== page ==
The Friends of Settle Swimming Pool operated as a separate charity from 1996 until 2021. During that time it raised more than £300,000. About half of that was used for regular repairs and maintenance at the pool as well as paying for such items as the cost of school transport to and from swimming lessons. The remaining £155,000 was transferred to the pool trustees in November 2021 as a major contribution to the cost of the redevelopment work that had begun earlier that year.
The stated purpose of the Friends was to “assist in providing, promoting, improving and sustaining the swimming facilities for the benefit of the communities within the Settle area.” In effect it acted as a long-term fund-raising vehicle to meet those additional costs not covered by the day-to-day operation of the pool.
The idea of a separate charity arose in the early 1990s when a group of pool supporters realised that, in the long-term, substantial funds would be needed to sustain and develop the pool building that was by then already 20 years old. The trouble was that at that time the pool was run by representatives of other bodies, including the local authorities, and they tended to be reluctant to provide regular funding if the organisation was seen to be sitting on substantial and growing assets.
The initial meeting of the Friends was attended by just 11 people, half of whom went on to become trustees, but the organisation has enjoyed massive support from the people and businesses of Settle and the surrounding area.
Whilst the Friends received many welcome donations over the years, there were just two major sources of funds. The first was a 200 club. That continues to this day and is now run directly through the main pool charity and raises a regular £2000 a year.
How paper kept us afloat
The second was through the collection of waste paper for recycling. A group of individuals already ran this scheme on behalf of the pool before the Friends organisation was established. But with the creation of the charity the handling of the finances became easier as the income was no longer liable for tax.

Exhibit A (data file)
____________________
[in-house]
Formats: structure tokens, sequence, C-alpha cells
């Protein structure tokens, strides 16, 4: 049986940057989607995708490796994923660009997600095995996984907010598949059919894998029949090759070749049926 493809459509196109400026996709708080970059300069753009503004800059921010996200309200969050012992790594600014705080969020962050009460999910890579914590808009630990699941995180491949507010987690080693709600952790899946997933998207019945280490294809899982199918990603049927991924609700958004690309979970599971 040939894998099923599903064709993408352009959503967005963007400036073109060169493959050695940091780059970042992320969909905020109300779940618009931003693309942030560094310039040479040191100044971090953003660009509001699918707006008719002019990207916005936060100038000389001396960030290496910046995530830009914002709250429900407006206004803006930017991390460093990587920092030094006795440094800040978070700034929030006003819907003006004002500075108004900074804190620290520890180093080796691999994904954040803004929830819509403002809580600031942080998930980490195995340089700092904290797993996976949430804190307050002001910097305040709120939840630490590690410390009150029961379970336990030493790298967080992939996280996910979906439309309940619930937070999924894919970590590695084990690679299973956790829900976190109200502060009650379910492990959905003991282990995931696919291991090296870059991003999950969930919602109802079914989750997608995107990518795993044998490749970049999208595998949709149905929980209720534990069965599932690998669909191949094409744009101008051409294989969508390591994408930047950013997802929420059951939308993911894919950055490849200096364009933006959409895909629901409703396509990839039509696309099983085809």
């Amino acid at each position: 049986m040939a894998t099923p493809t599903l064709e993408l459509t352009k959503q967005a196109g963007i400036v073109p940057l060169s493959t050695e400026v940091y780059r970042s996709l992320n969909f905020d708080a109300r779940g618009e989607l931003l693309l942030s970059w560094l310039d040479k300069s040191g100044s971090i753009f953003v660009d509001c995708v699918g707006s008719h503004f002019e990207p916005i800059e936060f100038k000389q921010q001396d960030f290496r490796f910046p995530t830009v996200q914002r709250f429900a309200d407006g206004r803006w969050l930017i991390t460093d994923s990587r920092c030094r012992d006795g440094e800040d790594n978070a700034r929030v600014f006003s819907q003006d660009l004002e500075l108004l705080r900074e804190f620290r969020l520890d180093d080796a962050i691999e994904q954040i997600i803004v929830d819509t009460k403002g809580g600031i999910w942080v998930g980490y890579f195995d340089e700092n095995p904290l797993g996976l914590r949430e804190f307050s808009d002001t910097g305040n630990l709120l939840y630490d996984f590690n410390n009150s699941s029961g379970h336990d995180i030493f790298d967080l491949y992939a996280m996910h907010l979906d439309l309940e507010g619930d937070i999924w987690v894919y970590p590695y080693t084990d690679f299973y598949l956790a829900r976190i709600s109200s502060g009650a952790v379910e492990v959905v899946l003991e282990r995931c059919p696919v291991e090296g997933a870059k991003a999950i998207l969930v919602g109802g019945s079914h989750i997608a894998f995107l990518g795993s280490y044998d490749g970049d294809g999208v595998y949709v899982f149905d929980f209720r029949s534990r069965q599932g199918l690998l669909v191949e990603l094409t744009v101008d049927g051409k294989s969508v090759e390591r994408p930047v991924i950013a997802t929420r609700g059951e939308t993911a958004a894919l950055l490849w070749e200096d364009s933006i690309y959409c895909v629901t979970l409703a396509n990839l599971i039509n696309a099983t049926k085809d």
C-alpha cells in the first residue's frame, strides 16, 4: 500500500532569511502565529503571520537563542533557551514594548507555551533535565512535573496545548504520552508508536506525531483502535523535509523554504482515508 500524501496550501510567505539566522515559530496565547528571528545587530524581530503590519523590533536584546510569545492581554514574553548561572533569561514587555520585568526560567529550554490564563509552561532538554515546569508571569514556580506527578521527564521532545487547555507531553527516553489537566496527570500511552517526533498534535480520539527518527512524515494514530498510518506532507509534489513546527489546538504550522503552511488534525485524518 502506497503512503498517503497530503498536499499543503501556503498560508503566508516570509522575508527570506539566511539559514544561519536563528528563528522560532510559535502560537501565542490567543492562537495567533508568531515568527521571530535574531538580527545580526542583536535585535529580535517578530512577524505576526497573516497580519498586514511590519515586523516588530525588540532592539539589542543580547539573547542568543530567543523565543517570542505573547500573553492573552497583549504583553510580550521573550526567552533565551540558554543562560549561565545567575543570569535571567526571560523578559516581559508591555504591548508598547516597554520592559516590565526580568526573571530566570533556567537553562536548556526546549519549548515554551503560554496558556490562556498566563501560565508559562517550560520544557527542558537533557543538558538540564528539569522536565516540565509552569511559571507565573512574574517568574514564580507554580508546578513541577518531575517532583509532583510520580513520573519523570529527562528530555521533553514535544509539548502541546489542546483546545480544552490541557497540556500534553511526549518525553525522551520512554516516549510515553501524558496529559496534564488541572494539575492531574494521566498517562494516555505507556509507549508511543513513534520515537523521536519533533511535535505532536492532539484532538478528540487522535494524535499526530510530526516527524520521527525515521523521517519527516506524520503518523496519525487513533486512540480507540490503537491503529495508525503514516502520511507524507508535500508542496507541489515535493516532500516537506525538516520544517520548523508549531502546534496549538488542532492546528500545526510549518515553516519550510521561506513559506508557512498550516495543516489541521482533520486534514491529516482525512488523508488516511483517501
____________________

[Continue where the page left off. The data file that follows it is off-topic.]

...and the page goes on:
Initially the paper was supplied to a local paper mill. But when that closed in the early 2000 the Friends established an arrangement with the Blackburn-based Rishton company who provided containers on the perimeter of the pool carpark. A team of volunteers packed the paper into the containers which when full were transported by Rishton’s premises . A government recycing credits scheme established in the early 2000s effectively doubled the income from paper sales and at its height, around 2010, the scheme was generating an annual income of £20,000 – half from paper sales and half from the credits administered by North Yorkshire County Council.
Things started to go wrong when, faced by the austerity cuts of the 2010s the county council had to axe its recycling credits: this finally ended in 2017. Around that time paper prices fell dramatically as the Chinese stopped taking the sort of paper produced through our scheme.
The Friends continued to operate the scheme as much as a community service as a fund-raiser but it finally ended in 2020 when Covid restrictions made it impossible to operate and by the time it became feasible to start up again, despite some welcome recruits, the number of volunteers had fallen to the point where it was impossible to run the scheme in way local people and businesses had come to expect.
But before that the operation of the scheme had been transferred to the pool trustees as the Friends had decided that a change in the charitable status of the pool – it is now a Charitable Incorporated Organisation – meant that the separation of a capital and current account has become less significant and so there was no longer a need for two charities, with all the additional costs and administration that involved. So in 2019 the Friends Trustees agreed to close as a separate charity once the contract for the new development had been signed.
And in the winter of 2021 the Friends was closed as trustees chairman Alan Smith handed over a cheque for the outstanding assets to Pat Taylor as chair of the pool trustees.